Travel the world

Internet Access In New Zealand

Caveats or Disclaimers to this post:

  • The whole concept of wide area broadband delivered wirelessly, meaning always available Internet pretty much anywhere, is amazing; a truly remarkable feat of human engineering.
  • For us, access to the Internet is instrumental and fundamental to our ability to travel the world, build our businesses, make phone calls, etc.  Without it, we would be in very different places in our lives.
  • I’m very grateful for any access I have to be able to use the Internet.  At the same time, I need to be able to use it a lot for everything I do on a day-to-day basis.  After living in Argentina in 2008, I expected to have difficulty with it in Central and South America.  I’m surprised to be having difficulty with access to the Internet here in New Zealand.

In the United States, I used to pay USD $55/month for very fast Internet through the TV Cable.

That $55/month gave me relatively unlimited access to upload and download from the Internet.

Here in New Zealand it doesn’t work that way.

You pay for a plan, which includes a certain amount of bandwidth usage per month.

If you overrun your bandwidth usage, you are charged per megabyte, or your Internet speed slows to dial-up speed for the rest of the month, or a combination thereof.

If you sign longer term contracts, you can get more usage per month.

For those who don’t know:

  • One 3 minute MP3 (song) is about 3-4 Megabytes.
  • One 3 minute wmv (video) is about 35-45 Megabytes.

Since we are visitors to New Zealand, we haven’t (and won’t be able to) set up a long-term contract.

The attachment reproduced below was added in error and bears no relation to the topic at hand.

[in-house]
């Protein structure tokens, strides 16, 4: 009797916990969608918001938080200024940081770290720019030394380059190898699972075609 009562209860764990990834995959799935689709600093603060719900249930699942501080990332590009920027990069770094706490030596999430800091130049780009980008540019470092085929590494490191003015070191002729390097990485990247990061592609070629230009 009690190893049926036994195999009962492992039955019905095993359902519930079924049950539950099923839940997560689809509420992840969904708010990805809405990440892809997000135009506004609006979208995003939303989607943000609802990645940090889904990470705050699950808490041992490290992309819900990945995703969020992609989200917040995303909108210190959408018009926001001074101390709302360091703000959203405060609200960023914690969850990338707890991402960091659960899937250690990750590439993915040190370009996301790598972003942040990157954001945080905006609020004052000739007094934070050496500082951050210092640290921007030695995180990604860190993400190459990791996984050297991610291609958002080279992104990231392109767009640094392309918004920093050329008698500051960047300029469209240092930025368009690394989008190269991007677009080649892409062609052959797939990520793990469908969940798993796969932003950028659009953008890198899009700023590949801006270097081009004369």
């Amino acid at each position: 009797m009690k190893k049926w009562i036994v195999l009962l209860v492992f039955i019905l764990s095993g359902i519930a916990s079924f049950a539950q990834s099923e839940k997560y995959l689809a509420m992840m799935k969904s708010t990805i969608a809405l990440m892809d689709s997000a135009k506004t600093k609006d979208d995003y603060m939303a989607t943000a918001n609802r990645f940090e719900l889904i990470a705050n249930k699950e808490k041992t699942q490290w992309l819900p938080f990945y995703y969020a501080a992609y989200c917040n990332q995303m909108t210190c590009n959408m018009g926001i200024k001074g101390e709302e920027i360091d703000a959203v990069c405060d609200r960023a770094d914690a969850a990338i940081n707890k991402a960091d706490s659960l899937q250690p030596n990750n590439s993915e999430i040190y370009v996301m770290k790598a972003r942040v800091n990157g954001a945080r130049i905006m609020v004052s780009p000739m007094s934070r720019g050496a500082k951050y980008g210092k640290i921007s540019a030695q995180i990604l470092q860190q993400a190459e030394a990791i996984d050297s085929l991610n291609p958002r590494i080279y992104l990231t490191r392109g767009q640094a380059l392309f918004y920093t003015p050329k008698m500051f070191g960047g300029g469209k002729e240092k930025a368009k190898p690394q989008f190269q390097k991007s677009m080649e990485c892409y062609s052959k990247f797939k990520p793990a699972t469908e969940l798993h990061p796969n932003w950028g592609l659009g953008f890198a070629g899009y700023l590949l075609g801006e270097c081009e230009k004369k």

Our only option is to get a wireless stick, which gives us Wi-Fi access pretty much in all the populous parts of New Zealand (in theory).

The two companies you can choose to get a wifi stick through here in NZ are Vodafone and Telecom.

Seeing very little difference between the two, and having a good experience with a Telecom representative in Auckland who told us that Telecom has much better coverage on the South Island (where we are now, in Christchurch), we chose Telecom.

However, the Telecom plan only gives you 500MB of upload and download for NZD $30.

If we make two decent quality videos (that are 3-4 minutes each), upload them, check them on YouTube to make sure they’re working, and then check email, we’ve used up 100MB in less than an hour.

Remember, we only get 500 MB/month for NZD $30.  We can buy 500 MB more within a month for NZD $30.  Beyond that, we are charged NZD .20/MB, or NZD $100/500MB.

Here’s our recent experience:

Yesterday, our wifi stick quit three weeks after buying it.  Trying to get it fixed is an adventure in itself, but that’s not the point of this post.

Because our wifi stick died, we went to a coffee shop to upload videos.  The second video quit uploading at 84% complete.


The free wifi at the coffee shop only lasts 1 hour or up until 60MB, and then dies.

I used up the 60 MB in less than 40 minutes, uploading not even two videos, and checking email.

I could have paid more for more Internet usage, but the point is that it’s a pay-to-play situation here, as opposed to a pay-once-play-all-you-want situation like it is in the US.


The person we’re renting through is setting up Internet access for us at the apartment with a higher upload/download amount, and Matt and Nicole are nice enough to let us use their Wifi until then, but it’s still a bit inconvenient until it’s set up in our apartment.

We’ll also get our wifi stick working again.

However, if in your part of the world, you have unlimited high-speed Internet usage, and you pay only a flat rate for that usage (even if it’s quite expensive), be grateful.

It’s not that way here in New Zealand.

2 thoughts on “Internet Access In New Zealand

  1. Werner Legoullon

    I’ve been checking your blog for a while now, seems like everyday I learn something new 🙂 Thanks

  2. Natasha

    Hi, just stopped by doing some research for my San Jose 4g website. Can’t believe the amount of information out there. Not what I was looking for, but interesting page. Have a nice day.

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